Brain Res Mol Brain Res [journal]
- Adenoviral interneuronal transportation after retrograde gene transfer in mice. [Comparative Study, Journal Article]
- Brain Res Mol Brain Res 2005 Dec 14; 142(2):151-5.
Although retrograde gene transfer from infected muscles to neurons by viral vectors has been known for years, it is still unknown whether interneuronal gene transportation of viral vectors occurs after retrograde gene transfer. To determine this, we injected adenoviral vectors carrying eGFP gene with or without a neural tracer into the right gastrocnemius muscles of mice. After 7 days, some spinal motor neurons were detected with green fluorescence but without the signal of neural tracer. In addition, nerves with green fluorescence could be noted in the right lumbosacral paraspinal muscles of viral-injected mice. The green fluorescence in the right lumbosacral paraspinal muscles might have resulted from retrograde gene transportation from the viral-injected gastrocnemius muscles to the spinal neurons, followed by interneuronal transfer and anterograde expression of eGFP in the axons belonging to neurons innervating the paraspinal muscles. This phenomenon of interneuronal transportation raises the possibility that we could treat motoneuron diseases by injection of viral vectors containing therapeutic genes into a few muscles resulting in widespread beneficial effects.
- IGF-I protects cortical neurons against ceramide-induced apoptosis via activation of the PI-3K/Akt and ERK pathways; is this protection independent of CREB and Bcl-2? [Comparative Study, Journal Article, Research Support, Non-U.S. Gov't]
- Brain Res Mol Brain Res 2005 Dec 14; 142(2):97-106.
Current understanding of IGF-I-mediated neuroprotection implies the activation of phosphatidylinositol-3-kinase (PI-3K), which leads to the activation of Akt/Protein Kinase B. In non-neuronal cells, Akt phosphorylates and activates the transcription factor CREB, implicated in the transcription of the anti-apoptotic bcl-2 gene. This paper further analyses the anti-apoptotic IGF-I action in neurons. We show that IGF-I protects cortical neurons against ceramide-induced apoptosis. Ceramide decreases Akt phosphorylation during apoptotic process whereas a simultaneous treatment with IGF-I increases Akt phosphorylation. Analysis of the signal transduction pathways revealed that IGF-I induces CREB phosphorylation via PI-3K and ERK, whereas simultaneous ceramide and IGF-I treatment decreases CREB phosphorylation. Although an overexpression of Bcl-2 protects cortical neurons against ceramide-induced apoptosis, our data indicate that the Bcl-2 protein level is not modulated during IGF-I, ceramide and/or LY294002 treatment. In consequence, we demonstrated that IGF protects neurons against ceramide-induced apoptosis and that IGF-I protection involves the PI-3K/Akt and ERK pathways; this protection may be independent of CREB and Bcl-2.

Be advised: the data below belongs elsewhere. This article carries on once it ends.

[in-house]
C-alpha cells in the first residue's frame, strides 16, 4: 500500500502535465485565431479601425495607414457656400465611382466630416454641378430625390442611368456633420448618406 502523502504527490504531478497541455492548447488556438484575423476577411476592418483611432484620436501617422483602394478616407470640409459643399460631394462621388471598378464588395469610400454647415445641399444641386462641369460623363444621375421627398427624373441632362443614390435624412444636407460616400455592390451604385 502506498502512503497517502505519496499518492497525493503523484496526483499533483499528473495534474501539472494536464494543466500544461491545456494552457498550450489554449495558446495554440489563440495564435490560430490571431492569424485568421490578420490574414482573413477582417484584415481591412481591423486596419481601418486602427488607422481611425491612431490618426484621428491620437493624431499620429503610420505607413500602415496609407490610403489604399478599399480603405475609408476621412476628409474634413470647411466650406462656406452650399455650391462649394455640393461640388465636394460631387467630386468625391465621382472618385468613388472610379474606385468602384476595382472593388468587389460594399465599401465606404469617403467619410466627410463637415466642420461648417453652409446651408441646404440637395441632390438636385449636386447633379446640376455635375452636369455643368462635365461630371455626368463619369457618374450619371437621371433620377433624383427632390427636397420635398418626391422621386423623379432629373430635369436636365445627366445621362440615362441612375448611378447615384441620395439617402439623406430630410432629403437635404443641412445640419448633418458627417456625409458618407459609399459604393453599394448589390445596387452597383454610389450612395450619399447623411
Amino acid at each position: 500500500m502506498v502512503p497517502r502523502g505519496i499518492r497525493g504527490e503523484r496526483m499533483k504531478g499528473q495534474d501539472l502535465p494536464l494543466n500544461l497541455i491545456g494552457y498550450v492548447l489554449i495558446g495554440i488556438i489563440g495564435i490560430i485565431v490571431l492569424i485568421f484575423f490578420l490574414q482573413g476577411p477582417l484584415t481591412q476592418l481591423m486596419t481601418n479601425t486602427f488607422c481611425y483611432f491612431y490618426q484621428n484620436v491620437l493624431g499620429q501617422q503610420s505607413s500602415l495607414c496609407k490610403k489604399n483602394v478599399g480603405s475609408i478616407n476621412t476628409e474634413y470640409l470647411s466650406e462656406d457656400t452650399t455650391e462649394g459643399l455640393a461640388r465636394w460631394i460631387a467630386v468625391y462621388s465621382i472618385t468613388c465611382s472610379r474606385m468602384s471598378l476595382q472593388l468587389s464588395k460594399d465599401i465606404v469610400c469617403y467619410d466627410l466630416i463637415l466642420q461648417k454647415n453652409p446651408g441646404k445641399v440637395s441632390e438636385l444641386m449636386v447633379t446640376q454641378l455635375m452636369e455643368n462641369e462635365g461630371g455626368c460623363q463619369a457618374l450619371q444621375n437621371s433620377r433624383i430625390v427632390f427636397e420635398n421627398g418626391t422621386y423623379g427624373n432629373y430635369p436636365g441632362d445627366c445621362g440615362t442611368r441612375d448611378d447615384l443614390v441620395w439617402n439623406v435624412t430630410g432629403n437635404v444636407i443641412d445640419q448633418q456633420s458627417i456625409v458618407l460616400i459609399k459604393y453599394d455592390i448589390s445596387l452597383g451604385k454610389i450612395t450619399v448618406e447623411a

- Scutellariae radix extracts suppress ethanol-induced caspase-11 expression and cell death in N(2)a cells. [Comparative Study, Journal Article, Research Support, Non-U.S. Gov't]
- Brain Res Mol Brain Res 2005 Dec 14; 142(2):139-45.
Scutellariae radix is a Chinese herbal medicine that has been used to treat disease conditions accompanying inflammation and oxidative stress. In the present study, we examined the effect of Scutellariae radix extracts during acute ethanol exposure in N(2)a neuroblastoma. The Scutellariae radix extracts effectively inhibited ethanol-induced apoptosis and caspase-3/-7 activation. Ethanol induced the expression of caspase-11 that has been known as a dual regulator of pathological apoptosis and inflammatory response. The ethanol-induced caspase-11 expression was suppressed by pretreatment of the Scutellariae radix extracts. Furthermore, the activation of caspase-3/-7 and apoptosis were significantly inhibited in caspase-11-/- mouse embryonic fibroblasts following ethanol treatment. These results suggest that caspase-11 has a regulatory role in ethanol-induced apoptosis, and the suppression of caspase-11 may be a mechanism by which Scutellariae radix exerts its cytoprotective effect.
- Two estrogen replacement therapies differentially regulate expression of estrogen receptors alpha and beta in the hippocampus and cortex of ovariectomized rat. [Comparative Study, Journal Article]
- Brain Res Mol Brain Res 2005 Dec 14; 142(2):107-14.
As estrogens have been implicated in altered cognitive function associated with menopause, the purpose of the present study was to determine the regulatory effects of different estrogen preparations on the expression of estrogen receptor subtypes in the hippocampus and cortex of ovariectomized rats. The expression of estrogen receptor mRNA and protein was determined with RT-PCR and immunohistochemistry, respectively. Two estrogen reagents, Premarin and Progynova, were used in the present study. Premarin, a conjugated equine estrogen, down-regulated ER alpha expression in the hippocampus and cortex of ovariectomized rats and had no effect on levels of ER beta expression in the same two regions. However, Progynova (valerate estradiol) was shown to up-regulate ER beta expression in the hippocampus and cortex and had no effect on the levels of ER alpha expression. Our present data suggest that different estrogen reagents used in estrogen replacement therapy could have different regulatory effects on the expression of estrogen receptor subtypes, which might, at least in part, explain why clinically, different estrogen preparations have distinct estrogenic effects on target organs.